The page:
I would have to say, however, that the hangi we had in the back garden of the Headmaster's house which was on the school grounds, had to have been the most unique of all school activities for that time. Mr Fryeraisher, the Headmaster, allowed us to dig a big pit in his vegetable garden, and Mr Hohepa, Mr Wharekura and some of the bigger boys in the class prepared the pit then lit a fire to heat the stones they'd arranged over the fire. When it was all ready our food was put into the hangi on top of the very hot stones, everything covered over with wet tea-towels then large leaves and sacks which were wetted down with the garden hose, and finally earth was piled on top of everything. After leaving the food to cook for several hours, lifting the hangi was a true adventure - everyone helped shovel off the earth, and then we got to devour all the wonderful food that had been cooked - pork, beef, lamb, potatoes, kumara (the native NZ sweet potato) and pumpkin as well as other finger foods that were not cooked in the earth oven of the hangi. Yum-mee!!! That was absolutely the best hangi I've ever been to.

For art we did the usual stuff like painting, etc, but optionally we could also choose to learn Maori weaving - Taniko - providing we had completed our class assignments. Perhaps six or eight pupils chose to learn taniko weaving, although I only remember 2 other kids in the class in particular who also wove. Mr Hohepa designed our first taniko patterns - I actually still have the graph paper page with a design that he created, done in his distinctive bold hand using a fountain pen and blue-black ink. As we sat in class doing our weaving he also taught us some Maori words and we would have short conversations peppered with the words we'd learnt.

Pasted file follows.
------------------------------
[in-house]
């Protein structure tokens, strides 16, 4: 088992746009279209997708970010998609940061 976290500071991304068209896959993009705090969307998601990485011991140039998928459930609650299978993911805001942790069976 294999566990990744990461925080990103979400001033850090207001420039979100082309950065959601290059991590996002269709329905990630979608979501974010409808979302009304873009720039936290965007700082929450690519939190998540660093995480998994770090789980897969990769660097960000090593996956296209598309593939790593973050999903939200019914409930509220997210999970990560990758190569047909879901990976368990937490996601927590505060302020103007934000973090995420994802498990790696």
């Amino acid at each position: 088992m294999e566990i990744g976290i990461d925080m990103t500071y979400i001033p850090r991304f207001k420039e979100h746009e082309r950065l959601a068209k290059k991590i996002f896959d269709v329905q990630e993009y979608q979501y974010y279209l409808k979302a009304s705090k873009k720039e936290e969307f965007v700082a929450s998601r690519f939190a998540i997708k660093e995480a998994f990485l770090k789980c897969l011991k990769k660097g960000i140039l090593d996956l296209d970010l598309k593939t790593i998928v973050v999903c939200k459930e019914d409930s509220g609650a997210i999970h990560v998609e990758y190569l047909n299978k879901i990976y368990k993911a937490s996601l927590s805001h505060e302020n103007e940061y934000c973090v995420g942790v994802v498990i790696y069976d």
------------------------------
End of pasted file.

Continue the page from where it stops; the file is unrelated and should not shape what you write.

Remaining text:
Speaking personally, I felt that I never learnt enough - I always wanted more. More songs, more weaving, more cultural activities. I soaked it up like a sponge. The year was simply not long enough and it was with huge sadness that the school year closed just before Christmas. Mr Hohepa moved on to other positions around New Zealand, teaching at schools and colleges, while we, the students, moved on to the next levels in our education, Intermediate school, Grammar (High) School and so on. I never saw Mr Hohepa again, a great regret in my life.

Time has passed; although the year 1959 was in another century and another millennium, the memories are as strong as if they happened recently.

After many unsuccessful years trying to find him again, I was terribly saddened to hear that Mr Hohepa passed away in 2002. Before he died he won a very prestigious national award for services to education, the Multi Serve Education Trust National Service and Project Award. He was definitely a unique man, we were privileged to have had him as our teacher and the award was truly deserved.

I cannot show Mr Hohepa that I still do taniko weaving 47 years after he taught me how to do it and I cannot tell him how much he has meant to me, how much he has been in my thoughts, all these years. I wish I could write something profound, in Maori, as a tribute to him, but alas I don't speak more than just a few words now. Therefore...

...I dedicate this website to him as my personal celebration of the man, the skills he shared with and handed on to me, and, fostered by his teaching, the lifelong passion for a culture not my own.

1959 Standard 4 class, Three Kings Primary School, Auckland, New Zealand.

Copyright© 2003 - 2006, Judy Shorten

Return to Table of Contents

No portion of the text or photos may be reproduced in whole or part thereof by any means, whether by hand, mechanical or electronic device. This piece was originally created on September 9, 2003, for my web page, "Judy's Junction". It is the creation and sole property of Judy Shorten.